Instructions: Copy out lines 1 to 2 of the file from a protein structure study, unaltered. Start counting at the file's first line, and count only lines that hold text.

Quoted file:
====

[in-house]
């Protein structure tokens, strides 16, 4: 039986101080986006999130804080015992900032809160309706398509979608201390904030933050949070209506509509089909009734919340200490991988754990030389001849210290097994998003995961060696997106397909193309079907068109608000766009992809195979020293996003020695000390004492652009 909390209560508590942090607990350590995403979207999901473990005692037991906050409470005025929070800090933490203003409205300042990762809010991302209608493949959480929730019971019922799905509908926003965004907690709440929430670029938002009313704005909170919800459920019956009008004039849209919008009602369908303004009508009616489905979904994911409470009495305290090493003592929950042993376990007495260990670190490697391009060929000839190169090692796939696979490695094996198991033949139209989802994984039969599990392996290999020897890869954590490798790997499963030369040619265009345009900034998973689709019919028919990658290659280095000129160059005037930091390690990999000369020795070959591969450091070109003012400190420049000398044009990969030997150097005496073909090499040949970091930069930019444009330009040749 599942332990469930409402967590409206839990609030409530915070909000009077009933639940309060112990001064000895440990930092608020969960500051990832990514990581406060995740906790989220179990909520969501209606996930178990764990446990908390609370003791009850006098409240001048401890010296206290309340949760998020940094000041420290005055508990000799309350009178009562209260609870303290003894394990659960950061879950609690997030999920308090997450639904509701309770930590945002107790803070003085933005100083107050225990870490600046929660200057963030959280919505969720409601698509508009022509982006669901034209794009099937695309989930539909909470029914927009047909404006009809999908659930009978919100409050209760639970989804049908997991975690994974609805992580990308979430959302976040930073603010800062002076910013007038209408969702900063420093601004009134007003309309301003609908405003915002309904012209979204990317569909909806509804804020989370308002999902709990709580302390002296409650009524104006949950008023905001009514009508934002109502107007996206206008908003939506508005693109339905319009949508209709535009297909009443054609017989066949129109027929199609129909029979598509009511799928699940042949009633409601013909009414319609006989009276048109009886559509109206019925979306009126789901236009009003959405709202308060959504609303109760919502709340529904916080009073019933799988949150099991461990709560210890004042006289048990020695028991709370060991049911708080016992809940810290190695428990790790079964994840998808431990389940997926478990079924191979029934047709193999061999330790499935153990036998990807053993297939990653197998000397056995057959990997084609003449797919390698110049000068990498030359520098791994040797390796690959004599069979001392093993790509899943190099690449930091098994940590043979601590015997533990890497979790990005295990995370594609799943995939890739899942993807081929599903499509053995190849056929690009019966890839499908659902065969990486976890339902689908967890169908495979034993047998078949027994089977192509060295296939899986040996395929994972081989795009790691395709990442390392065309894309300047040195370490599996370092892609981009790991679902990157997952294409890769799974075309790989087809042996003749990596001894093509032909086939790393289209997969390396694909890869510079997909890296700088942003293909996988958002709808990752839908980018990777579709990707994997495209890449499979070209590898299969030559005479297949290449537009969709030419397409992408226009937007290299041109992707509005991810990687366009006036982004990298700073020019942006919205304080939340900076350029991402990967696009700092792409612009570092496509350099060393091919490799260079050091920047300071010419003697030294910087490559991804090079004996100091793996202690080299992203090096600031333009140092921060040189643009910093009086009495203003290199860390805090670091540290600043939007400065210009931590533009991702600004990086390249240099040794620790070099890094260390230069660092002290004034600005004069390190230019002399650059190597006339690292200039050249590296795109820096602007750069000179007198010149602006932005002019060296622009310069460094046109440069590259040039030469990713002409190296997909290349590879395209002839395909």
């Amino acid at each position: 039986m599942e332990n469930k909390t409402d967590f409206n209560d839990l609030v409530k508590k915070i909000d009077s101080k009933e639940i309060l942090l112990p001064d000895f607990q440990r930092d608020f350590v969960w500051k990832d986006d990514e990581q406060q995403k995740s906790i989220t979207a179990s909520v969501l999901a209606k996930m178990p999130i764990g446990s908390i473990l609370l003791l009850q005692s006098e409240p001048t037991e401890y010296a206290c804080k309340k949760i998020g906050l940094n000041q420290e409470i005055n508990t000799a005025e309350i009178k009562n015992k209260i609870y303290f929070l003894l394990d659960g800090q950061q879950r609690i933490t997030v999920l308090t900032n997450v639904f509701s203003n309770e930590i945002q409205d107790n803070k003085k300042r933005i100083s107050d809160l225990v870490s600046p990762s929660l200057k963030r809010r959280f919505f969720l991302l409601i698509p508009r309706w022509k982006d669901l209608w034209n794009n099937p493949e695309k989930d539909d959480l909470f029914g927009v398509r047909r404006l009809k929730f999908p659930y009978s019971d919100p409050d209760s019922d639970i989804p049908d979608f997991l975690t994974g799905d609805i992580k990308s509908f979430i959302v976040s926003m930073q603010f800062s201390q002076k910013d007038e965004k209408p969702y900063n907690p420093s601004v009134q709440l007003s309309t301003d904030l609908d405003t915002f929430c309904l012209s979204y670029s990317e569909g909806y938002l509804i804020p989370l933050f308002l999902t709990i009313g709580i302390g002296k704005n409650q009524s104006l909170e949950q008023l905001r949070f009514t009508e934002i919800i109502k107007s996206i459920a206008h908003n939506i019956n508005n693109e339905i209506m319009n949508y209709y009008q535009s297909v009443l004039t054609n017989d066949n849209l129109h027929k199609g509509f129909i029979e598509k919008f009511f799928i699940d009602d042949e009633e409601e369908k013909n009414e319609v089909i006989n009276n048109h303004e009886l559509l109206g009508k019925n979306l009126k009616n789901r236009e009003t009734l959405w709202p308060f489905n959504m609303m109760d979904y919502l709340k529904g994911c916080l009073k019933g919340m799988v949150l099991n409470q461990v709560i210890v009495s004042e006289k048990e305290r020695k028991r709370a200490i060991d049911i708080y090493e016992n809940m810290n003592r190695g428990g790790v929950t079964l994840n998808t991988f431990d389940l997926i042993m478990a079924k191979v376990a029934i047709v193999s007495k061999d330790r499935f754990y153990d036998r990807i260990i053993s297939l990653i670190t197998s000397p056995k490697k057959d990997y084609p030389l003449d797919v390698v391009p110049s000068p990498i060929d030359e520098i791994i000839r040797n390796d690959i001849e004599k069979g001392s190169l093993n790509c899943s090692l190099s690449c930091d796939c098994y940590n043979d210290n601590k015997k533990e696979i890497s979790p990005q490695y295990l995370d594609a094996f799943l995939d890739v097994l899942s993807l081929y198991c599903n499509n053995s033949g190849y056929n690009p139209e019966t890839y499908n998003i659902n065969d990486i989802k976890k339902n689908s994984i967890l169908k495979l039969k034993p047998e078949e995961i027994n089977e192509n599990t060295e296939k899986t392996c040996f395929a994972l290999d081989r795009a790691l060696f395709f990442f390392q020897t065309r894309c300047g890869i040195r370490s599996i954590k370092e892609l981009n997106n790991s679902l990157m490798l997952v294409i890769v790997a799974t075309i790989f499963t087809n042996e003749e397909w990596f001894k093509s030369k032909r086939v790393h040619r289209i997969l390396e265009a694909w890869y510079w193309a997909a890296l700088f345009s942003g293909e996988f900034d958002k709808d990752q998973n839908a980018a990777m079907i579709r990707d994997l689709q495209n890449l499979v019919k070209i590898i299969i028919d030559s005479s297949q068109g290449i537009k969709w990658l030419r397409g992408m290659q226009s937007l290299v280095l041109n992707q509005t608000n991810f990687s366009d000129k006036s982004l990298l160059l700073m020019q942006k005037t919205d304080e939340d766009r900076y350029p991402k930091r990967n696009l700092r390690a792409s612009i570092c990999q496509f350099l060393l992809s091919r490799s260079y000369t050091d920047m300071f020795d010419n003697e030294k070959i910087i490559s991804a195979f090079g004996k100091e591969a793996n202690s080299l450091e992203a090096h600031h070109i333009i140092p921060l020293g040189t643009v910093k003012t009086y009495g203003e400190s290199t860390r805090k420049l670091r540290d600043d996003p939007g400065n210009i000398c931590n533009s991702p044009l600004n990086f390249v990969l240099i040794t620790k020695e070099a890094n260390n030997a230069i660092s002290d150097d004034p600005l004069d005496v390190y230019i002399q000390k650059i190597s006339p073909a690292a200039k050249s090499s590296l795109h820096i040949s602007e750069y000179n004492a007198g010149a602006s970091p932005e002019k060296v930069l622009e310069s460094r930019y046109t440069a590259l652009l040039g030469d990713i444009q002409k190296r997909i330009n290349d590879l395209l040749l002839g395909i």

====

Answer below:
[in-house]
């Protein structure tokens, strides 16, 4: 039986101080986006999130804080015992900032809160309706398509979608201390904030933050949070209506509509089909009734919340200490991988754990030389001849210290097994998003995961060696997106397909193309079907068109608000766009992809195979020293996003020695000390004492652009 909390209560508590942090607990350590995403979207999901473990005692037991906050409470005025929070800090933490203003409205300042990762809010991302209608493949959480929730019971019922799905509908926003965004907690709440929430670029938002009313704005909170919800459920019956009008004039849209919008009602369908303004009508009616489905979904994911409470009495305290090493003592929950042993376990007495260990670190490697391009060929000839190169090692796939696979490695094996198991033949139209989802994984039969599990392996290999020897890869954590490798790997499963030369040619265009345009900034998973689709019919028919990658290659280095000129160059005037930091390690990999000369020795070959591969450091070109003012400190420049000398044009990969030997150097005496073909090499040949970091930069930019444009330009040749 599942332990469930409402967590409206839990609030409530915070909000009077009933639940309060112990001064000895440990930092608020969960500051990832990514990581406060995740906790989220179990909520969501209606996930178990764990446990908390609370003791009850006098409240001048401890010296206290309340949760998020940094000041420290005055508990000799309350009178009562209260609870303290003894394990659960950061879950609690997030999920308090997450639904509701309770930590945002107790803070003085933005100083107050225990870490600046929660200057963030959280919505969720409601698509508009022509982006669901034209794009099937695309989930539909909470029914927009047909404006009809999908659930009978919100409050209760639970989804049908997991975690994974609805992580990308979430959302976040930073603010800062002076910013007038209408969702900063420093601004009134007003309309301003609908405003915002309904012209979204990317569909909806509804804020989370308002999902709990709580302390002296409650009524104006949950008023905001009514009508934002109502107007996206206008908003939506508005693109339905319009949508209709535009297909009443054609017989066949129109027929199609129909029979598509009511799928699940042949009633409601013909009414319609006989009276048109009886559509109206019925979306009126789901236009009003959405709202308060959504609303109760919502709340529904916080009073019933799988949150099991461990709560210890004042006289048990020695028991709370060991049911708080016992809940810290190695428990790790079964994840998808431990389940997926478990079924191979029934047709193999061999330790499935153990036998990807053993297939990653197998000397056995057959990997084609003449797919390698110049000068990498030359520098791994040797390796690959004599069979001392093993790509899943190099690449930091098994940590043979601590015997533990890497979790990005295990995370594609799943995939890739899942993807081929599903499509053995190849056929690009019966890839499908659902065969990486976890339902689908967890169908495979034993047998078949027994089977192509060295296939899986040996395929994972081989795009790691395709990442390392065309894309300047040195370490599996370092892609981009790991679902990157997952294409890769799974075309790989087809042996003749990596001894093509032909086939790393289209997969390396694909890869510079997909890296700088942003293909996988958002709808990752839908980018990777579709990707994997495209890449499979070209590898299969030559005479297949290449537009969709030419397409992408226009937007290299041109992707509005991810990687366009006036982004990298700073020019942006919205304080939340900076350029991402990967696009700092792409612009570092496509350099060393091919490799260079050091920047300071010419003697030294910087490559991804090079004996100091793996202690080299992203090096600031333009140092921060040189643009910093009086009495203003290199860390805090670091540290600043939007400065210009931590533009991702600004990086390249240099040794620790070099890094260390230069660092002290004034600005004069390190230019002399650059190597006339690292200039050249590296795109820096602007750069000179007198010149602006932005002019060296622009310069460094046109440069590259040039030469990713002409190296997909290349590879395209002839395909």